Though the novel coronavirus started in China, it is now spreading out all throughout the world, with many countries affected. At the frontline, medical staff is fighting to cope with one of the biggest challenges in care workers’ careers: saving the lives of as many people as possible while knowing that the capacity of the health system is limited. At the same time, specialists are working day and night to develop a vaccine, knowing that the deadline was yesterday rather than tomorrow.
Beyond the frontline, social scientists have a crucial role to play in foreseeing, understanding, and analyzing the ongoing societal transformations, and in developing solutions that help our societies to move forward. How are our societies evolving from the geopolitical to the local level? What challenges are presenting themselves in the political, social, and economic fields? How will people cope—or not—with this societal crisis? Over the coming months and years, social scientists will tackle these issues. And they will often do this in “a field” that is also part of their “home,” interconnected with their personal lives. How can we safeguard the mental health of our scholars? How can we reinforce researchers’ resilience? Here, I invite universities and scientific institutions to think about how to adequately cope with the emotional challenges of research “in crisis.”
Emotional challenges of research in crisis“Many researchers who have worked in crisis situations have experienced high levels of emotional stress.”
With 20 years of research experience in conflict and postconflict situations (particularly in central Africa), I have experienced the toll that passion for research can exert. Of course, situations of war and violence are different from the current crises. But there are similarities: societies are profoundly disrupted; people’s lives are affected; people suffer or die; and from there, the debates on which policy choices are legitimate or not are tense. Many researchers who have worked in crisis situations have experienced high levels of emotional stress. This stress is even higher for researchers whose professional and personal lives are tightly interconnected. Doing research “at home” intensifies its emotional challenges.1See An Ansoms, Aymar Nyenyezi Bisoka, and Susan Thomson, eds., Fields of Vision: Navigating Researcher Vulnerability at Home & Abroad (James Currey, foreseen publication April 2021). First, it mingles “on duty” and “off duty” situations, with (barely) any opportunity to escape from “the field.” The feeling of continuously being embedded in the midst of “the field” reduces researchers’ ability to temporarily distance themselves from their research. Second, the emotional toll of research tends to be more intense when one’s research topic potentially affects their lives, or the lives of family and friends. Third, the urgency of one’s research may turn into a very personal matter, which may reduce researchers’ capacity to maintain the necessary serenity.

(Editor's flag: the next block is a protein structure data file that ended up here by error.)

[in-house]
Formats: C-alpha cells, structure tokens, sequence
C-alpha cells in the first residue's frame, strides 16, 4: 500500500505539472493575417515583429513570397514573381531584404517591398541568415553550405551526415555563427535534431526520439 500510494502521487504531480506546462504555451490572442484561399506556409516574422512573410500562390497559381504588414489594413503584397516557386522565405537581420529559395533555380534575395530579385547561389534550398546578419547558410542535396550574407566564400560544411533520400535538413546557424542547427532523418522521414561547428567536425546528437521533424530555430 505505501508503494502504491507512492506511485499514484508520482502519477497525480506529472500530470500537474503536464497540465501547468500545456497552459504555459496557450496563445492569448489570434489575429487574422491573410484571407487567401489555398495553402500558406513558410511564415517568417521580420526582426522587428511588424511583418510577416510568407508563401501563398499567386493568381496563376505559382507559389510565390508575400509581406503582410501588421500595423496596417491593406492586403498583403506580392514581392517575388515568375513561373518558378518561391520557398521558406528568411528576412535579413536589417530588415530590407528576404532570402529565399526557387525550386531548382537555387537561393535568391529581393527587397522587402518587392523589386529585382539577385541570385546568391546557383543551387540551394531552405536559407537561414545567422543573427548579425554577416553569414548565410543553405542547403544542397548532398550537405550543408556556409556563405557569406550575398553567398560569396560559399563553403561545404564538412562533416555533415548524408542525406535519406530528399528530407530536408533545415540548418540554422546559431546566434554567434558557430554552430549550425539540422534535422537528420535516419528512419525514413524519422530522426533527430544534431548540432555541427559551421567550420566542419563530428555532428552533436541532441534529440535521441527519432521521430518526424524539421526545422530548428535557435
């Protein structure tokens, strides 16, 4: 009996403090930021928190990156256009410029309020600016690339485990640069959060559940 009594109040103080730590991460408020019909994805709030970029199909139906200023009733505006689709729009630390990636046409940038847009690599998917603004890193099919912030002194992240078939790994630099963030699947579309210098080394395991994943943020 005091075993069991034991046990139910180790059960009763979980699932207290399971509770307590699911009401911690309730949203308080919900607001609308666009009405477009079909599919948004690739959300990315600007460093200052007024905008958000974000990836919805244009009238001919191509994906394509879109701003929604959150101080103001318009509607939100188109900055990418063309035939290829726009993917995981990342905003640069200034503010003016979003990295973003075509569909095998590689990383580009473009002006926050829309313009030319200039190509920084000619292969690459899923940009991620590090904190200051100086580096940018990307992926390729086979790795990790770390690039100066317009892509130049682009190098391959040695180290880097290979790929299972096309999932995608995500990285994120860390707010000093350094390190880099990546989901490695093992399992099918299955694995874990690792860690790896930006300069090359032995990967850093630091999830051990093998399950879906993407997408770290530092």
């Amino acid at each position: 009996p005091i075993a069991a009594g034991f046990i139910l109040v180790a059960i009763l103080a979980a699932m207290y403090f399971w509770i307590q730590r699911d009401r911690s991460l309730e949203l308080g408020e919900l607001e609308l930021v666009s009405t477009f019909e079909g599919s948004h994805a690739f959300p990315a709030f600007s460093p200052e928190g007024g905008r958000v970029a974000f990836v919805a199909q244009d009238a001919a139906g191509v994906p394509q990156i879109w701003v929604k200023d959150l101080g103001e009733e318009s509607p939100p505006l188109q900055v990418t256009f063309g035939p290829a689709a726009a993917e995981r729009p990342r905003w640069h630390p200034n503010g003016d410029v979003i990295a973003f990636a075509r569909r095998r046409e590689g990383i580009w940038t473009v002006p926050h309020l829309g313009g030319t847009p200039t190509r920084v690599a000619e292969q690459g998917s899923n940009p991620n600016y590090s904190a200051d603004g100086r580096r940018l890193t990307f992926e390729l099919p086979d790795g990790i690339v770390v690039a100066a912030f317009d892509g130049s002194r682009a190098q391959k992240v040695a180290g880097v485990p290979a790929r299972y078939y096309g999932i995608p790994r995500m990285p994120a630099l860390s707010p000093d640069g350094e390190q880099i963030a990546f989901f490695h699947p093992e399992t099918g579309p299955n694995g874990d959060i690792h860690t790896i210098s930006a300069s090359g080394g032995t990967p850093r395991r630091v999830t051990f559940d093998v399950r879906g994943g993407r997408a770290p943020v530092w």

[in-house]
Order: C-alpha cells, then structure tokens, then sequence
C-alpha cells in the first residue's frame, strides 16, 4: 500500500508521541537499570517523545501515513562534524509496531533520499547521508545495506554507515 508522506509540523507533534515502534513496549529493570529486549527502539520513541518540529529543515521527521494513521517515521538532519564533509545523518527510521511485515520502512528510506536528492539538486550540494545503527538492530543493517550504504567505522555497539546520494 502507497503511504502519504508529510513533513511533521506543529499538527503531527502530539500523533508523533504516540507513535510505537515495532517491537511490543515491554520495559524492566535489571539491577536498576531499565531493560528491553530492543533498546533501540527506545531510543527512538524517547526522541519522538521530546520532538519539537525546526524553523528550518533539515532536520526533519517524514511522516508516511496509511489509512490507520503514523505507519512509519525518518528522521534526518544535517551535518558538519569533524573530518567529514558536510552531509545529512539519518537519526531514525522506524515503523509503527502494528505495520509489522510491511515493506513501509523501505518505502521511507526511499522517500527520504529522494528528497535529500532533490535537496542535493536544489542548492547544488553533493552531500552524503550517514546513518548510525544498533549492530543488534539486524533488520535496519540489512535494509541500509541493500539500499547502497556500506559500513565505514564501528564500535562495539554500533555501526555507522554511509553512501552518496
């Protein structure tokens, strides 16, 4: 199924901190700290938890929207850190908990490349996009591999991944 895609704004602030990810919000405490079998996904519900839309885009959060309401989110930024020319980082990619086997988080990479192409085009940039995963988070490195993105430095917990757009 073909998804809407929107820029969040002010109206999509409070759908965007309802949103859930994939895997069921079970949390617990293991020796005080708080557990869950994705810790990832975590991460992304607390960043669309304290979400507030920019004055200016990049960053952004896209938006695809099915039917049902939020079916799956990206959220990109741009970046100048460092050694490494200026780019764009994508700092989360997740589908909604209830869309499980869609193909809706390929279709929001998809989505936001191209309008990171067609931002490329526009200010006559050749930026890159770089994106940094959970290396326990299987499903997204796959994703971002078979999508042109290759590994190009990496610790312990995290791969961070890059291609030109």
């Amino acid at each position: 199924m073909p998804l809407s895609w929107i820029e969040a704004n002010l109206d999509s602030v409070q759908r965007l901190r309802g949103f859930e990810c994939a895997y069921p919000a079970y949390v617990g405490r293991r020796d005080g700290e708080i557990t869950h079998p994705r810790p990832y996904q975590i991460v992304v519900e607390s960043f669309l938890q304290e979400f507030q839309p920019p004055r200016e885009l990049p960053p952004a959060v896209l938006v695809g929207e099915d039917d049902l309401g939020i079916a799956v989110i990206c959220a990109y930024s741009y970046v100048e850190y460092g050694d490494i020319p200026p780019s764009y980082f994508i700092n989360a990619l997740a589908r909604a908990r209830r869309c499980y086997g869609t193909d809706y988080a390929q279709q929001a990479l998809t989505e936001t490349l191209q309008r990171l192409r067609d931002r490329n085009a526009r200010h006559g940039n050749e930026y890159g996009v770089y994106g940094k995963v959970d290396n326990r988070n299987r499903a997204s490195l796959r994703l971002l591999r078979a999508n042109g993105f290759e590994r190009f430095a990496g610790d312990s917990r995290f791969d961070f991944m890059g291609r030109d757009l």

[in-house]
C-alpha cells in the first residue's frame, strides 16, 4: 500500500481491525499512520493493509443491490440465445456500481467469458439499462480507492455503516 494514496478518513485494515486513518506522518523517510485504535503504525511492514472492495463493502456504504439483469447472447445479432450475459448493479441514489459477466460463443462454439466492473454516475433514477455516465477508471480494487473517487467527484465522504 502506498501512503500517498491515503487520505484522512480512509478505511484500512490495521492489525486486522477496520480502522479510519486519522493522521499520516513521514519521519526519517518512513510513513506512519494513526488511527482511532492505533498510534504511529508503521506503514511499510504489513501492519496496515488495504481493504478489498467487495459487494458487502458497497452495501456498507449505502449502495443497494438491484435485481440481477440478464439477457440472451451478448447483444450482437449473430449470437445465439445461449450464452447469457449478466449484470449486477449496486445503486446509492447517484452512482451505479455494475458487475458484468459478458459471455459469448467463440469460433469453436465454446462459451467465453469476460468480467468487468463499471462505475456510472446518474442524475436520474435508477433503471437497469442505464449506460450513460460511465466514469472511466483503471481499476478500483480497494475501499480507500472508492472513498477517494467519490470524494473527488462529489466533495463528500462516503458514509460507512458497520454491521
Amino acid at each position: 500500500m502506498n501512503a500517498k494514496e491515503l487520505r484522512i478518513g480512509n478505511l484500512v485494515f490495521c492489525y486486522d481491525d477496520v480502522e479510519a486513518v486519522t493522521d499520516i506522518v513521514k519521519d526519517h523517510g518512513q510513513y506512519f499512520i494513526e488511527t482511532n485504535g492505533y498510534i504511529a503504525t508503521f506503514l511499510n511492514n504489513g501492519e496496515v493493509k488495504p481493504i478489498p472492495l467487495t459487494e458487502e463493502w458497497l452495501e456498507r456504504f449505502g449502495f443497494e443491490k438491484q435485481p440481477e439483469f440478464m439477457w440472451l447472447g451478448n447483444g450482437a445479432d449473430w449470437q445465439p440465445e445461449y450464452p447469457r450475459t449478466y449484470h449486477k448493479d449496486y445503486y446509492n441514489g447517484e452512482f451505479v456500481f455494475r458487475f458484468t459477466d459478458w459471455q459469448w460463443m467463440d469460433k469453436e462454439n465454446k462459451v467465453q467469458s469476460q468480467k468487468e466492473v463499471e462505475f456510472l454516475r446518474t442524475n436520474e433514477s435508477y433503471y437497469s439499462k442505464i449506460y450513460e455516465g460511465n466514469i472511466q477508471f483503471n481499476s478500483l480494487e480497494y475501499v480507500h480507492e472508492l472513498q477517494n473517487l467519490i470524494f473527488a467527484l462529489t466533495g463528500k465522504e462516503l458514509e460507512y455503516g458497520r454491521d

Overall, social scientists are rather poorly trained when it comes to engaging with the emotionality that their research generates. As Campbell points out, scientists have been trained to “devalue emotions as a source of knowledge.”2See Rebecca Campbell, Emotionally Involved: The Impact of Researching Rape (New York, Routledge, 2002), 15. There are exceptions. In anthropology, researchers are encouraged to engage with and reflect around their emotionality and positionality in research spaces and subjects. In some other fields, there are emerging streams of literature that put this topic on the agenda.3See, for example, Susan Thomson, An Ansoms, and Jude Murison, eds., Emotional and Ethical Challenges for Field Research in Africa (Palgrave, 2012). However, the inherent focus often remains limited to the instrumental value of emotions for the research process (as a positive that creates more intense interaction with the field; or as a negative that inserts bias in the analytical process). What is largely ignored is emotionality’s unavoidable presence in any type of human encounter (including those in the field). It is a reality, as such, that interacts with researchers’ well-being—regardless of emotions’ usefulness in the research process.
Toward an institutional strategy for research “in crisis”
It is therefore crucial for us as researchers to be aware of how our emotionality interacts with our research, and how we can take better care of ourselves. But it is also crucial to reflect upon an institutional strategy for research centers that includes training, coaching, and care modalities oriented toward researchers’ resilience with regards to the emotional challenges that research in crisis entails.